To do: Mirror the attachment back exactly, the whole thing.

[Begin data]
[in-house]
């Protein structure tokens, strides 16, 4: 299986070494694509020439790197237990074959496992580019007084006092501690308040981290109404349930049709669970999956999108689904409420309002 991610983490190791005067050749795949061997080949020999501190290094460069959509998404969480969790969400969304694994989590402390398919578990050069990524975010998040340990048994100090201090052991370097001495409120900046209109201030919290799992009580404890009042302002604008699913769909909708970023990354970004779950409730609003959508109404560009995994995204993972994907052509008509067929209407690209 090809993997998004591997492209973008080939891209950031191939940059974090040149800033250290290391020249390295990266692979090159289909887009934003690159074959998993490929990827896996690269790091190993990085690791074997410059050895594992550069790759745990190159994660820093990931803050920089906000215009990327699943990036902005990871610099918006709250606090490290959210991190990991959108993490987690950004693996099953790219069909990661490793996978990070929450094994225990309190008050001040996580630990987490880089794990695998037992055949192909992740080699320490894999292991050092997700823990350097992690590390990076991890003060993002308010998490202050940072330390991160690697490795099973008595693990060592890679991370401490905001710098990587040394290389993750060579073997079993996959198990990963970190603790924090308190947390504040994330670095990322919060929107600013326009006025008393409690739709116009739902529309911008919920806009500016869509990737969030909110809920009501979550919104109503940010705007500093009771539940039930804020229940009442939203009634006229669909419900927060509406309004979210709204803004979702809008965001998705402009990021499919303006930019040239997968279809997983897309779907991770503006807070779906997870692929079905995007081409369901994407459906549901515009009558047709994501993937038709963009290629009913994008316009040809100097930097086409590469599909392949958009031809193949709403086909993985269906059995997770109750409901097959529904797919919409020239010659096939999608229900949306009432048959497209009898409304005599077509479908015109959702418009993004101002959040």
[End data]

[in-house]
């Protein structure tokens, strides 16, 4: 299986070494694509020439790197237990074959496992580019007084006092501690308040981290109404349930049709669970999956999108689904409420309002 991610983490190791005067050749795949061997080949020999501190290094460069959509998404969480969790969400969304694994989590402390398919578990050069990524975010998040340990048994100090201090052991370097001495409120900046209109201030919290799992009580404890009042302002604008699913769909909708970023990354970004779950409730609003959508109404560009995994995204993972994907052509008509067929209407690209 090809993997998004591997492209973008080939891209950031191939940059974090040149800033250290290391020249390295990266692979090159289909887009934003690159074959998993490929990827896996690269790091190993990085690791074997410059050895594992550069790759745990190159994660820093990931803050920089906000215009990327699943990036902005990871610099918006709250606090490290959210991190990991959108993490987690950004693996099953790219069909990661490793996978990070929450094994225990309190008050001040996580630990987490880089794990695998037992055949192909992740080699320490894999292991050092997700823990350097992690590390990076991890003060993002308010998490202050940072330390991160690697490795099973008595693990060592890679991370401490905001710098990587040394290389993750060579073997079993996959198990990963970190603790924090308190947390504040994330670095990322919060929107600013326009006025008393409690739709116009739902529309911008919920806009500016869509990737969030909110809920009501979550919104109503940010705007500093009771539940039930804020229940009442939203009634006229669909419900927060509406309004979210709204803004979702809008965001998705402009990021499919303006930019040239997968279809997983897309779907991770503006807070779906997870692929079905995007081409369901994407459906549901515009009558047709994501993937038709963009290629009913994008316009040809100097930097086409590469599909392949958009031809193949709403086909993985269906059995997770109750409901097959529904797919919409020239010659096939999608229900949306009432048959497209009898409304005599077509479908015109959702418009993004101002959040």